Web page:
I was really lucky and had a great midwife called Sandra. She was so lovely and really bubbly. I've never struggled with being open with health care professionals, if something's going on with my body I'm not shy to say so - but I can imagine if I was shy, she would make me feel at ease as she's so calm and sweet.
I found it so interesting that throughout my pregnancy, socially - I am a young Mum, but medically I am in the best shape possible to have a baby. Everytime I had a check up I had next to no complaints that were always met with, 'Ah yes well you're young!'. It seems crazy to me that some people look down on others for having a baby younger, but it's the older women that have more problems with their pregnancies and have high risk pregnancies. I was low risk throughout my pregnancy and even now people seem reluctant to congratulate you on getting your pre-baby body back as 'you're young' so it's as though the weight just falls off you (I won't lie - it has - don't hate me).
When you go to your first appointment you get a folder full of blank paper with graphs and tables and charts on and in no time the chart fills up so quickly. I can remember flicking through the empty pages when I was pregnant thinking how none of it meant anything and now to look back it's all so interesting.
Every midwife session they require a wee sample which strangely enough they couldn't get rid of down their own sinks, so you have to take your wee home/pour it in their toilet afterwards and wash the pot out ready to bring back with a fresh sample at your next appointment. I had a student nurse on a few of my check ups and won't lie, I am so glad she didn't do the blood test at 28 weeks even though she offered. I am not great with needles and the thought of a beginner made me even more nervous! You have to have a blood test at 12 weeks and 28 weeks and I remember being so nervous on the day of both as I knew they were coming.
They listen for the baby's heartbeat using the doppler which as the weeks go on gets more and more difficult. It can be a tense moment when they put the doppler on your stomach and the heartbeat can't immediately be heard. When the baby is tiny it is easy to find the heartbeat as they just have to feel from left to right and find the baby. When the baby gets bigger they have to press the doppler in quite far and scoop it around the baby's shoulder to get to the heart. As the baby gets bigger it also moves far more so the doppler has to be moved around to get a steady heartbeat.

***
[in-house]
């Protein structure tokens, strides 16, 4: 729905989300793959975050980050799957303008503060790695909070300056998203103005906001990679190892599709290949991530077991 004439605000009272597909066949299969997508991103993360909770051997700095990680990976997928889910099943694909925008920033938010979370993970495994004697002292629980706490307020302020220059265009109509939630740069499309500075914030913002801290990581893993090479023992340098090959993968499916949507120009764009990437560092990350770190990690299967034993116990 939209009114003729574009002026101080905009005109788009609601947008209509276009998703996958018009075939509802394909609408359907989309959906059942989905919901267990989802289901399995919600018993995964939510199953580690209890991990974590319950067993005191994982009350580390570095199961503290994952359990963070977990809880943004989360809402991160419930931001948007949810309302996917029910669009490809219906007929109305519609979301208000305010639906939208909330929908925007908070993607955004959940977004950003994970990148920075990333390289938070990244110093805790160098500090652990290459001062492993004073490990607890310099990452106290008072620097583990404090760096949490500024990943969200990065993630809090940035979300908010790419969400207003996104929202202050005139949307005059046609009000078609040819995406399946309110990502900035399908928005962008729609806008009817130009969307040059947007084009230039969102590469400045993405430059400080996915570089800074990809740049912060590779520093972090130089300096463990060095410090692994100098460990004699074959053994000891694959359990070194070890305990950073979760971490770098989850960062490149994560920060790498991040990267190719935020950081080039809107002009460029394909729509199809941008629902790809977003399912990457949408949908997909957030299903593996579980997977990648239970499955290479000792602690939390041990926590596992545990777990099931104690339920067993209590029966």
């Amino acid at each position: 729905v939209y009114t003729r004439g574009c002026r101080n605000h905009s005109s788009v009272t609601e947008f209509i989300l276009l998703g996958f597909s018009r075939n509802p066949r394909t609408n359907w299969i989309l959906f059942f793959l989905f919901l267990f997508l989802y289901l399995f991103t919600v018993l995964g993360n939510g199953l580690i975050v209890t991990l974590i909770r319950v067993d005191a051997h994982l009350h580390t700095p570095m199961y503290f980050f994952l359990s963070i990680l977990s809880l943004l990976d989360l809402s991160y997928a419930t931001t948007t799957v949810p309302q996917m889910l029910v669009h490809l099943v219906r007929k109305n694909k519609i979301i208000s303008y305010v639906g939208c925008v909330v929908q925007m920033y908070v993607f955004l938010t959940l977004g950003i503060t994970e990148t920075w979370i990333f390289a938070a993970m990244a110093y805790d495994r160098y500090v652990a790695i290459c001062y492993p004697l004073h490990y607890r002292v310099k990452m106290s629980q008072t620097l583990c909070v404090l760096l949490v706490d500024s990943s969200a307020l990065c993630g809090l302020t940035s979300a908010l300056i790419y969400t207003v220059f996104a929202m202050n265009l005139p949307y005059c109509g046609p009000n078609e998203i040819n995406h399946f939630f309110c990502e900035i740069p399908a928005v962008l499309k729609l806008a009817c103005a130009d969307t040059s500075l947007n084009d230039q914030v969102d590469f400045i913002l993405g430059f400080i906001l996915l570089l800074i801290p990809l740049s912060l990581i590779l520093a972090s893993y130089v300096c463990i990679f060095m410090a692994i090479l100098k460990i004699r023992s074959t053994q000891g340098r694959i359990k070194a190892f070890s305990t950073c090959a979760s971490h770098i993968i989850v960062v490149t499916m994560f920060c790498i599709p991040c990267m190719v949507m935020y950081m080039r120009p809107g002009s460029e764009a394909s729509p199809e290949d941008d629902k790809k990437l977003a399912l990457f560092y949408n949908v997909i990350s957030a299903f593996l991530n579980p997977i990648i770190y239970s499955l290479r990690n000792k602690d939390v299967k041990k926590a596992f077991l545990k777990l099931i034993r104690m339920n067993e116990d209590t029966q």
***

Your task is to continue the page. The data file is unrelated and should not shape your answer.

You can buy dopplers online and a few ladies in my pregnancy Facebook group had some and would listen and there is also an app where you can place the microphone of your iPhone into your belly and it picks up on the heartbeat. Although I did download the app for fun, I was told to never ever, ever, reassure yourself that your baby is O.K. through one of these methods as it can be so inaccurate as you don't really know what you're doing. If you sense something is wrong with your baby ALWAYS get it checked by a healthcare professional or your midwife.
Once you reach 28 weeks I think it is, your check ups get more frequent and they also start to measure your bump. It can be quite uncomfortable as they have to push down hard on your pubic bone to check it's the correct point they're measuring from and then finish the measurement just under your ribs. They also push their hands INTO your stomach to place their hands either side of the baby's head and wiggle it around to check if the baby is engaged. When the baby is around 30 weeks the head and the bottom are of a similar size so can take a while to feel around to find out which is which. Oscar was engaged and head down everytime she had a routine check but it was the strangest feeling and really uncomfortable to have someone shove their hands into your bump but doesn't last long.
Since 2016 the regulations on being sent for a growth scan became a lot less lenient than they previously were. This meant that the measurements that were taken of your growing bump, if they didn't follow a smooth curve on the graph and were just a cm off either way you were sent for a growth scan to check the baby was growing ok. They also sent you for a growth scan if your baby was measuring too small or too big. It usually meant nothing and that the baby was fine, it could mean that one measurement was taken when the baby was lying in a certain direction that made the measurement larger, or that maybe you had a full bladder during another measurement. It's all just a guess, so they sent us for a scan as Oscar was measuring big at 30 weeks. It was hardly surprising as my bump was so huge, but the Midwife assured me she was almost positive it would be nothing and that we should just be excited that we have an excuse to see our baby again.
The scan went smoothly and was a male doctor this time. The start of the scan was really unexciting and was just him taking measurements on the screen of his body parts, brain and organs. And then he showed us Oscar's face as a side profile with one hand up. It was crazy to see how much he now filled up the screen as he was so big and you could hardly fit any of his body parts on the screen as he was so big! He then gave us 3 photos of Oscar's face for free which was nice!
Although it was quite daunting being sent for an extra scan, it was quite nice to be able to see him again before he was born. I never in a million years would have thought he'd have come along a month later (5 weeks early). It is the same waiting room at the same hospital where we had all our other scans so it was so strange seeing women without bumps but looking super nervous/excited thinking it literally feels like yesterday that that was us!